Latinotype members collectively met 6 years ago, but Jorge Cisterna joined the foundry as a collaborator later (in 2015). So Atlan was the first opportunity for Daniel Hernández and Jorge to work together. The pair share a very similar view of type design, and I am sure you'll agree their debut collaboration is hugely successful!

Daniel has taken part in several successful projects such as Trend (co-authored with Paula Nazal) and Texta (co-authored with Miguel Hernández), both designers from Chile. Jorge had previously designed the Taberna font and Atlan is his second co-authored work.

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As part of the search for sources of inspiration, Daniel and César Araya—another member of Latinotype team—visited San Diego, a popular neighbourhood in Santiago de Chile. It was here where the first printing houses were established during the Chilean golden age of the printing press (supposedly around 1950’s). Today, there are still a few places where some badly damaged and barely operating machines can be found. Under the guidance of César, they were able to find a repair shop and there, in a pile of stuff, found some boxes with full sets of metal type sorts, among which was Kabel, known in Chile as ‘Carnicería’ (Butcher’s).

That name probably refers to the fact that the font was used for meat-related items. Based on these observations, Daniel and Jorge set themselves the challenge of making a reinterpretation of Kabel—a classic well-known typeface designed by Rudolf Koch in 1927. This sans-serif font, with some elements of Art Deco, was based on geometric shapes and glyphs like ‘a’ or ‘g’ make anyone fall in love with it. Another interesting feature of Kabel is its small x-height, which makes it quite stylised and elegant. The font is extremely popular among designers as it looks very different from the rest of the typefaces of that time—inherent uniqueness of the Bauhaus style.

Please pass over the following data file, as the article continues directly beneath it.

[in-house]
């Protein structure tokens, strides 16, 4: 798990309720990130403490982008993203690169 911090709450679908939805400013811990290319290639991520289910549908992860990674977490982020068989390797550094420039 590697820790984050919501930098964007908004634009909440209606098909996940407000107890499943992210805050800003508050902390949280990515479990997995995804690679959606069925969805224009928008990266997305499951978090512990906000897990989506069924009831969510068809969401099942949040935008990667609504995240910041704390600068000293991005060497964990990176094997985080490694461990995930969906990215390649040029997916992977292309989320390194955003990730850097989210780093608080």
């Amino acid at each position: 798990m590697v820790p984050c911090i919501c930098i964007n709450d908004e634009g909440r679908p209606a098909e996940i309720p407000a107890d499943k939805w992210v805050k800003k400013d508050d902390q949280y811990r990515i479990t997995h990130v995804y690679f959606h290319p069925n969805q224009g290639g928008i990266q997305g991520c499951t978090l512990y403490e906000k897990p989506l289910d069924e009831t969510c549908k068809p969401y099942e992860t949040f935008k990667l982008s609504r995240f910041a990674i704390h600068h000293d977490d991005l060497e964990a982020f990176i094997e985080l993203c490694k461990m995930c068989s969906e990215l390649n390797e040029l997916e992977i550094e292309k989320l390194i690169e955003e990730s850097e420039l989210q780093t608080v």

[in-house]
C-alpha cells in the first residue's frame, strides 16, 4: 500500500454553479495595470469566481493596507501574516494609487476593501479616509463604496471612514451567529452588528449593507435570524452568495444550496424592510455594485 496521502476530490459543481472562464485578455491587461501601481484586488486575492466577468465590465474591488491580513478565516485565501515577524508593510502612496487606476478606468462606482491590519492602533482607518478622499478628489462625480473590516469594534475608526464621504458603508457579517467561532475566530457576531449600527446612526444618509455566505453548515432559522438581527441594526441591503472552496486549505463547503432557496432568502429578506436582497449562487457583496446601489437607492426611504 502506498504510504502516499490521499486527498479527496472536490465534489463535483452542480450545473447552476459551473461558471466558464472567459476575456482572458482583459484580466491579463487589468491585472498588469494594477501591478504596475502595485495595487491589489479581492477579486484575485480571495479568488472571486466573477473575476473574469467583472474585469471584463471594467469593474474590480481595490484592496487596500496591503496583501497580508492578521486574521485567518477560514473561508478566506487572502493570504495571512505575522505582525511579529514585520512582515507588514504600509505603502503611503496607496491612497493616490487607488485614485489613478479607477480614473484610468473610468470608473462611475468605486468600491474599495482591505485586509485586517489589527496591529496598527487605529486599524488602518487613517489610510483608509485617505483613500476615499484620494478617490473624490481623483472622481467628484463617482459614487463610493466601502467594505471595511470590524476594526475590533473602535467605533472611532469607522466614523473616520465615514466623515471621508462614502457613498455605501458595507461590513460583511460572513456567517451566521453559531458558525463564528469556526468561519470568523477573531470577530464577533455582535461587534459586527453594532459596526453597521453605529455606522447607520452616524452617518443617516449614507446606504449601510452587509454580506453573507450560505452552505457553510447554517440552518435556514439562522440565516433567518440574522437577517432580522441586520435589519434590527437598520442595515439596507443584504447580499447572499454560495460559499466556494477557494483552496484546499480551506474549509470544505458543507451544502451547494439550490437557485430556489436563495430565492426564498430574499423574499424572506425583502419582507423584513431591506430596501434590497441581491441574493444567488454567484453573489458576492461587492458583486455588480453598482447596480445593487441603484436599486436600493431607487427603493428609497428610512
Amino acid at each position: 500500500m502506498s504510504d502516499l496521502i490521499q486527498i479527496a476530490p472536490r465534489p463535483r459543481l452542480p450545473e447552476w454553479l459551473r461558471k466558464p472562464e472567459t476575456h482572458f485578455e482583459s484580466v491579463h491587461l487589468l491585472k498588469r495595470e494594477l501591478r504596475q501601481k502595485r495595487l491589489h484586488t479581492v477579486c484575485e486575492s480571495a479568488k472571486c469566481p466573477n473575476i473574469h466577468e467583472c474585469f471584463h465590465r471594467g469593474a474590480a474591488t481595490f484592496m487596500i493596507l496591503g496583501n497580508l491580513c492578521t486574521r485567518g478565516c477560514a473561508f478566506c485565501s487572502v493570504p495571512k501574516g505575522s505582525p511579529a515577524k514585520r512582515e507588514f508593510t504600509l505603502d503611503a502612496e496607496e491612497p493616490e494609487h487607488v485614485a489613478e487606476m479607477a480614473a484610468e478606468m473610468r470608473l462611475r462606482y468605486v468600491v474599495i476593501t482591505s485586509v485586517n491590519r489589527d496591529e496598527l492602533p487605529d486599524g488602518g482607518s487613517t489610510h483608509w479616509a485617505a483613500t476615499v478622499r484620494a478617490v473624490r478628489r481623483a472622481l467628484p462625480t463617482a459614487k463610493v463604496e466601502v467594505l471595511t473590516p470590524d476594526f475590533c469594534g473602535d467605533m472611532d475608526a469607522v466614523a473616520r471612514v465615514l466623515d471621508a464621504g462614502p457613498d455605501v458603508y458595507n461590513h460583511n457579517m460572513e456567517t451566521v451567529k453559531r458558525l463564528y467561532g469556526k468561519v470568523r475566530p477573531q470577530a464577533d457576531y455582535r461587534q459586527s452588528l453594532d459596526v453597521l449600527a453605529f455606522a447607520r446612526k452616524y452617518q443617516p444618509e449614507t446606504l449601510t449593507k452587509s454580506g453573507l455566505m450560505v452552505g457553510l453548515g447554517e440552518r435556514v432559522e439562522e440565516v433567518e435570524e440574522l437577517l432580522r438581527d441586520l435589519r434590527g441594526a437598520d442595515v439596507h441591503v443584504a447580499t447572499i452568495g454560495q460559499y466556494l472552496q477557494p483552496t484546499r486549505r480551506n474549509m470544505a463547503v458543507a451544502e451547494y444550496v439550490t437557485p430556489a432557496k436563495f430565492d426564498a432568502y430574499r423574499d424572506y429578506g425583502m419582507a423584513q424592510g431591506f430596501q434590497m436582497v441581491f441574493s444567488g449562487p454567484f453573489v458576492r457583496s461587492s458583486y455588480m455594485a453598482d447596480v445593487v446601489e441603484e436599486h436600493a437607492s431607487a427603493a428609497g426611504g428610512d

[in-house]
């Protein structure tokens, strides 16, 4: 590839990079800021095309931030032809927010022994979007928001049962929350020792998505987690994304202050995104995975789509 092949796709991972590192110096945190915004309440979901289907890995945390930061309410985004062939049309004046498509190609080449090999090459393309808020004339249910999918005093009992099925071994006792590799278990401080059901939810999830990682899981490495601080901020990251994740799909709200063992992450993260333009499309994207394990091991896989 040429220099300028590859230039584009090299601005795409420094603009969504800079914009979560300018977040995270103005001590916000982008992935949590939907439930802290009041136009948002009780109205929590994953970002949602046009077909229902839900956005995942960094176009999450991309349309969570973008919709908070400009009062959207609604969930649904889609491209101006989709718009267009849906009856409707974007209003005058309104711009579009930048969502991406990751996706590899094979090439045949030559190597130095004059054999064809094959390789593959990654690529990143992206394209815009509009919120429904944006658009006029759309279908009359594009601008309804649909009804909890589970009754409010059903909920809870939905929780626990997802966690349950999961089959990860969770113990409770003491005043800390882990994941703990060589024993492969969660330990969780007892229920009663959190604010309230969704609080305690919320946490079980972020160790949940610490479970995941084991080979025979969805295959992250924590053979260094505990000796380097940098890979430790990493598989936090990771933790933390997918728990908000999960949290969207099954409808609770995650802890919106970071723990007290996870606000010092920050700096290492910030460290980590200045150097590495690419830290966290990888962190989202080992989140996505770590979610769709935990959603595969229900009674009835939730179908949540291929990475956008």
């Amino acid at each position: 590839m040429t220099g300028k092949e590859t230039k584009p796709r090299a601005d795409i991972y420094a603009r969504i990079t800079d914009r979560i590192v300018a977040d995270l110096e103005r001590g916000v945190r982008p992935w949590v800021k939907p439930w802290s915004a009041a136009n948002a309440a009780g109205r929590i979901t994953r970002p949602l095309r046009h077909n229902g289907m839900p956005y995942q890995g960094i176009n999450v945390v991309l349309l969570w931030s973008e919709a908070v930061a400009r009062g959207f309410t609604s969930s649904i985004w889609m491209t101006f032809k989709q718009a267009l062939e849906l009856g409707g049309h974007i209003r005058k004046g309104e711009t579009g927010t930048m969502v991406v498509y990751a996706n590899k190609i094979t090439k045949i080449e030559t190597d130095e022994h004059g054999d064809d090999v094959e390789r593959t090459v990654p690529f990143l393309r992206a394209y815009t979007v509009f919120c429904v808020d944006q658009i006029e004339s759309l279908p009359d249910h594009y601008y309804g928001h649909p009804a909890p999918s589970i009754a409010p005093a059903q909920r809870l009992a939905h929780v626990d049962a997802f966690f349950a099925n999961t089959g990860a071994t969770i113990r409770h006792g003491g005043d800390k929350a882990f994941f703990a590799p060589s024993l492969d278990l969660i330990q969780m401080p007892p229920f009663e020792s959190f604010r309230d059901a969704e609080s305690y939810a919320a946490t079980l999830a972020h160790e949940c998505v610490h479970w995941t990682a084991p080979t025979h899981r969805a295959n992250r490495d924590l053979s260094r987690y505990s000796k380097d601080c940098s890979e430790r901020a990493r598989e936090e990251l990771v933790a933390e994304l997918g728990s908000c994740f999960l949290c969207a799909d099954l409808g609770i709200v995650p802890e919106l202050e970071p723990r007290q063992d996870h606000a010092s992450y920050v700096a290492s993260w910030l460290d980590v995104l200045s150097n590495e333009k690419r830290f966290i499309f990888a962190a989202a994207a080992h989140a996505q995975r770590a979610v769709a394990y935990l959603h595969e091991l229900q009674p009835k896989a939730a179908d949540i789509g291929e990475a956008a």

From the very beginning, Daniel and Jorge’s plan was to create a typeface with a more rational and geometric look (typical of fonts like Futura) that provided great versatility and functionality, and included, at the same time, some characters similar to those found in Kabel.

Their work process was developed on a ’turn-by-turn’ basis: they took turns once every two weeks when working on the design. Then, they got together to discuss on the corrections. At times, they agreed on what characters of Kabel they would used as models.

Daniel and Jorge spent a lot of time focusing on particular characters (the lowercase ‘a’ got a lot of attention!)

Daniel and Jorge spent a lot of time focusing on particular characters (the lowercase ‘a’ got a lot of attention!)

 

Eventually, they leant towards a more neutral and minimalistic font that could be used for continuous text and without losing the elegance of Kabel.

Both of them contributed to the design in their own way. Daniel opted for neutrality and focused on the overall design whereas Jorge concentrated on individual elements of the font.

 

After Daniel and Jorge finished the extreme weights using ‘Glyphs’ (their favourite design software), they decided the font needed a display variant with a strong personality. This was the most laborious part as they had to work hard in order to find the right contrast balance.

The process resulted in a total of 8 styles-6 of them are very uniform and ideal for text, and the remaining two are well-suited for use at display sizes.

 

A primary goal of the project was to meet current design needs and although Daniel and Jorge believe that today’s design needs elegant, stylish but versatile fonts, this may perhaps be far from reality. Only time will tell…

I believe the gentleman have done an exceptional job in reinvigorating a classic geometric type for contemporary design requirements. Atlan is destined to be a classic in its own right.

You can find Atlan here